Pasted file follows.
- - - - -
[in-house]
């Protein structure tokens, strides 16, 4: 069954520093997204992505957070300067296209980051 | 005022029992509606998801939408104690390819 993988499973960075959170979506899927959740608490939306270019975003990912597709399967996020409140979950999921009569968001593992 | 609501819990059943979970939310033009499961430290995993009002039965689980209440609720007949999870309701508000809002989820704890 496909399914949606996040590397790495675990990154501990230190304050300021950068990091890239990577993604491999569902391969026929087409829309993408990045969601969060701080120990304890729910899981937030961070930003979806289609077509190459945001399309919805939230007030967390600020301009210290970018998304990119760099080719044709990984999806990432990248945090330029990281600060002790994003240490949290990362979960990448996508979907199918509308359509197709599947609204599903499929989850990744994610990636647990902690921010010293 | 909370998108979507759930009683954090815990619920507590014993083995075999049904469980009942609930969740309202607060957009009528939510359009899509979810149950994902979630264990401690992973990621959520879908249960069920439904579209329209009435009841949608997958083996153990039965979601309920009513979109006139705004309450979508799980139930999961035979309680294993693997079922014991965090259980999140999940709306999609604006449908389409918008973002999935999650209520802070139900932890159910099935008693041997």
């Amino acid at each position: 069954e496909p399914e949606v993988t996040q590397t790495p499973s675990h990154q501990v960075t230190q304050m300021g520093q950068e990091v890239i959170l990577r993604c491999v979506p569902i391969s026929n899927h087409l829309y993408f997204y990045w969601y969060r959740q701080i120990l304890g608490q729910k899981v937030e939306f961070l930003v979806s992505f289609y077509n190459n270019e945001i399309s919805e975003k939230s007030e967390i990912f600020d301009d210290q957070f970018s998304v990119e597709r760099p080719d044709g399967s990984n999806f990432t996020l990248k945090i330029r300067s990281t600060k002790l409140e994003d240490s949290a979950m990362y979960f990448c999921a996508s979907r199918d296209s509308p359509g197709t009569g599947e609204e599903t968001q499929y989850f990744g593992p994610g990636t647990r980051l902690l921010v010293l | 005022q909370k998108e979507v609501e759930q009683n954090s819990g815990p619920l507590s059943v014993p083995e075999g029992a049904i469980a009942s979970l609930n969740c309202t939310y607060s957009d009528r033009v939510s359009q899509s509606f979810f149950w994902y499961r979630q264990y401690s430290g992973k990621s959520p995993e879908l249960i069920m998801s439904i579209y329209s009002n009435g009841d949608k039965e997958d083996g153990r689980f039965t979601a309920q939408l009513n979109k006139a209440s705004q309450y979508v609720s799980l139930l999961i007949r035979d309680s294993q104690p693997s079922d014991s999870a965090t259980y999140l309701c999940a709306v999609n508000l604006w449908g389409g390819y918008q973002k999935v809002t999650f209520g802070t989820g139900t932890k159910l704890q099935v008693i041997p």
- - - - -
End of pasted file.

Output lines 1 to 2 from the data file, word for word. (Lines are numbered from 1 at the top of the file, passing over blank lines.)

[in-house]
């Protein structure tokens, strides 16, 4: 069954520093997204992505957070300067296209980051 | 005022029992509606998801939408104690390819 993988499973960075959170979506899927959740608490939306270019975003990912597709399967996020409140979950999921009569968001593992 | 609501819990059943979970939310033009499961430290995993009002039965689980209440609720007949999870309701508000809002989820704890 496909399914949606996040590397790495675990990154501990230190304050300021950068990091890239990577993604491999569902391969026929087409829309993408990045969601969060701080120990304890729910899981937030961070930003979806289609077509190459945001399309919805939230007030967390600020301009210290970018998304990119760099080719044709990984999806990432990248945090330029990281600060002790994003240490949290990362979960990448996508979907199918509308359509197709599947609204599903499929989850990744994610990636647990902690921010010293 | 909370998108979507759930009683954090815990619920507590014993083995075999049904469980009942609930969740309202607060957009009528939510359009899509979810149950994902979630264990401690992973990621959520879908249960069920439904579209329209009435009841949608997958083996153990039965979601309920009513979109006139705004309450979508799980139930999961035979309680294993693997079922014991965090259980999140999940709306999609604006449908389409918008973002999935999650209520802070139900932890159910099935008693041997």